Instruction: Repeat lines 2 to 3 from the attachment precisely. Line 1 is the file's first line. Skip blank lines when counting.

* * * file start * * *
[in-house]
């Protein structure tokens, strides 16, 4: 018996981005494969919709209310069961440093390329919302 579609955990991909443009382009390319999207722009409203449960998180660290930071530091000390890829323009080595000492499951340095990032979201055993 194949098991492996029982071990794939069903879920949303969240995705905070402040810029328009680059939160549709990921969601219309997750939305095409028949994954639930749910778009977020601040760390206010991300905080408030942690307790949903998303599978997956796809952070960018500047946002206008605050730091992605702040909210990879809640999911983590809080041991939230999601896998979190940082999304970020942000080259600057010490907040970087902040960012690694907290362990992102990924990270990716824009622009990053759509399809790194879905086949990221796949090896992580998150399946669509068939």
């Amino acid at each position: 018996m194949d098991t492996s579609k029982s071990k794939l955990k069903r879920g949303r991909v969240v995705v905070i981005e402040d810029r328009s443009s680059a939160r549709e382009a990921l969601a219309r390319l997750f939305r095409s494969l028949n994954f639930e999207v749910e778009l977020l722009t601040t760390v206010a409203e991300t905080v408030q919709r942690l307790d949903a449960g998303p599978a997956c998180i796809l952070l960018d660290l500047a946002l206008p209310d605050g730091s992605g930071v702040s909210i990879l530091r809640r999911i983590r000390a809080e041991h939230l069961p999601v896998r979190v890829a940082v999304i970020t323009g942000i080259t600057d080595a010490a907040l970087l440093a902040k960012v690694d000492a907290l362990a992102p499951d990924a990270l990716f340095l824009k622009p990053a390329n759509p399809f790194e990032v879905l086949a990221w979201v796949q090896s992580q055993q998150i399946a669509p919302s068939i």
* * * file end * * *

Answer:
């Protein structure tokens, strides 16, 4: 018996981005494969919709209310069961440093390329919302 579609955990991909443009382009390319999207722009409203449960998180660290930071530091000390890829323009080595000492499951340095990032979201055993 194949098991492996029982071990794939069903879920949303969240995705905070402040810029328009680059939160549709990921969601219309997750939305095409028949994954639930749910778009977020601040760390206010991300905080408030942690307790949903998303599978997956796809952070960018500047946002206008605050730091992605702040909210990879809640999911983590809080041991939230999601896998979190940082999304970020942000080259600057010490907040970087902040960012690694907290362990992102990924990270990716824009622009990053759509399809790194879905086949990221796949090896992580998150399946669509068939």
């Amino acid at each position: 018996m194949d098991t492996s579609k029982s071990k794939l955990k069903r879920g949303r991909v969240v995705v905070i981005e402040d810029r328009s443009s680059a939160r549709e382009a990921l969601a219309r390319l997750f939305r095409s494969l028949n994954f639930e999207v749910e778009l977020l722009t601040t760390v206010a409203e991300t905080v408030q919709r942690l307790d949903a449960g998303p599978a997956c998180i796809l952070l960018d660290l500047a946002l206008p209310d605050g730091s992605g930071v702040s909210i990879l530091r809640r999911i983590r000390a809080e041991h939230l069961p999601v896998r979190v890829a940082v999304i970020t323009g942000i080259t600057d080595a010490a907040l970087l440093a902040k960012v690694d000492a907290l362990a992102p499951d990924a990270l990716f340095l824009k622009p990053a390329n759509p399809f790194e990032v879905l086949a990221w979201v796949q090896s992580q055993q998150i399946a669509p919302s068939i």